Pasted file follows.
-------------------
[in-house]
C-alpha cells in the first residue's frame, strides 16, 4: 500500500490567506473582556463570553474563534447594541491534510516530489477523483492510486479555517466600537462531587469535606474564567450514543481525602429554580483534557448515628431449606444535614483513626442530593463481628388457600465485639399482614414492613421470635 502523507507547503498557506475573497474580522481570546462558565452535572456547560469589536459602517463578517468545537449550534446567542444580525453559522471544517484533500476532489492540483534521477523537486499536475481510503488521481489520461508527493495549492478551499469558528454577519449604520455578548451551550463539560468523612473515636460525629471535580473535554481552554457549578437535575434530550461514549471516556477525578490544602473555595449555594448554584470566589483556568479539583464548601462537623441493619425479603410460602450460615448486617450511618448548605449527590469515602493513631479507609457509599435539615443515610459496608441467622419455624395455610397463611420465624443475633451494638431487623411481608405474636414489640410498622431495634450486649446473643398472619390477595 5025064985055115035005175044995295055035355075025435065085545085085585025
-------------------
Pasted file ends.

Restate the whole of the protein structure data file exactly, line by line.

[in-house]
C-alpha cells in the first residue's frame, strides 16, 4: 500500500490567506473582556463570553474563534447594541491534510516530489477523483492510486479555517466600537462531587469535606474564567450514543481525602429554580483534557448515628431449606444535614483513626442530593463481628388457600465485639399482614414492613421470635 502523507507547503498557506475573497474580522481570546462558565452535572456547560469589536459602517463578517468545537449550534446567542444580525453559522471544517484533500476532489492540483534521477523537486499536475481510503488521481489520461508527493495549492478551499469558528454577519449604520455578548451551550463539560468523612473515636460525629471535580473535554481552554457549578437535575434530550461514549471516556477525578490544602473555595449555594448554584470566589483556568479539583464548601462537623441493619425479603410460602450460615448486617450511618448548605449527590469515602493513631479507609457509599435539615443515610459496608441467622419455624395455610397463611420465624443475633451494638431487623411481608405474636414489640410498622431495634450486649446473643398472619390477595 5025064985055115035005175044995295055035355075025435065085545085085585025